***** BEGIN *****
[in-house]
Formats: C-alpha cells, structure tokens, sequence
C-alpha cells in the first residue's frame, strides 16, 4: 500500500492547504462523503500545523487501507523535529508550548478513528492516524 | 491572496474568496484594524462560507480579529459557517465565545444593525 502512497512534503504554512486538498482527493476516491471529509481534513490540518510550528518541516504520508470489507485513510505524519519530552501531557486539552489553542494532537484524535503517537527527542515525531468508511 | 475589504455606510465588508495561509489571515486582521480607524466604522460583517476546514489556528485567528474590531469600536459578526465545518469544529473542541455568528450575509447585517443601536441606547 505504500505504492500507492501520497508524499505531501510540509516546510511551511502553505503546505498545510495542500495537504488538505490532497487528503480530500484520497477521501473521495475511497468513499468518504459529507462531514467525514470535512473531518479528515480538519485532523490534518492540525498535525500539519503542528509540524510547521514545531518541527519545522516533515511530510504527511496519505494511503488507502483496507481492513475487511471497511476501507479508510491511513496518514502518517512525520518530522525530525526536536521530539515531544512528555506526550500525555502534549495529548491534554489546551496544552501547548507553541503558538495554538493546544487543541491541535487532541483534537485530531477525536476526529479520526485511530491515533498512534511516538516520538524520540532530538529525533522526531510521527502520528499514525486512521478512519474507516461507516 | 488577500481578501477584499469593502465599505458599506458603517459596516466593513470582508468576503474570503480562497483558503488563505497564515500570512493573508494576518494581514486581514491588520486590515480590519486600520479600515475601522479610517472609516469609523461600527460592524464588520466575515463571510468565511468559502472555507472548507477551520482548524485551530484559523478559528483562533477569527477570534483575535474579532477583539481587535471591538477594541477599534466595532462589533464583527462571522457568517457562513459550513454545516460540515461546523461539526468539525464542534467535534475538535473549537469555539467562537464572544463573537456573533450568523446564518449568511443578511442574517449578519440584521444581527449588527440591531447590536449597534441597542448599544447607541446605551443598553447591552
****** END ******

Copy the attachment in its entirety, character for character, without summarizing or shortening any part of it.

[in-house]
Formats: C-alpha cells, structure tokens, sequence
C-alpha cells in the first residue's frame, strides 16, 4: 500500500492547504462523503500545523487501507523535529508550548478513528492516524 | 491572496474568496484594524462560507480579529459557517465565545444593525 502512497512534503504554512486538498482527493476516491471529509481534513490540518510550528518541516504520508470489507485513510505524519519530552501531557486539552489553542494532537484524535503517537527527542515525531468508511 | 475589504455606510465588508495561509489571515486582521480607524466604522460583517476546514489556528485567528474590531469600536459578526465545518469544529473542541455568528450575509447585517443601536441606547 505504500505504492500507492501520497508524499505531501510540509516546510511551511502553505503546505498545510495542500495537504488538505490532497487528503480530500484520497477521501473521495475511497468513499468518504459529507462531514467525514470535512473531518479528515480538519485532523490534518492540525498535525500539519503542528509540524510547521514545531518541527519545522516533515511530510504527511496519505494511503488507502483496507481492513475487511471497511476501507479508510491511513496518514502518517512525520518530522525530525526536536521530539515531544512528555506526550500525555502534549495529548491534554489546551496544552501547548507553541503558538495554538493546544487543541491541535487532541483534537485530531477525536476526529479520526485511530491515533498512534511516538516520538524520540532530538529525533522526531510521527502520528499514525486512521478512519474507516461507516 | 488577500481578501477584499469593502465599505458599506458603517459596516466593513470582508468576503474570503480562497483558503488563505497564515500570512493573508494576518494581514486581514491588520486590515480590519486600520479600515475601522479610517472609516469609523461600527460592524464588520466575515463571510468565511468559502472555507472548507477551520482548524485551530484559523478559528483562533477569527477570534483575535474579532477583539481587535471591538477594541477599534466595532462589533464583527462571522457568517457562513459550513454545516460540515461546523461539526468539525464542534467535534475538535473549537469555539467562537464572544463573537456573533450568523446564518449568511443578511442574517449578519440584521444581527449588527440591531447590536449597534441597542448599544447607541446605551443598553447591552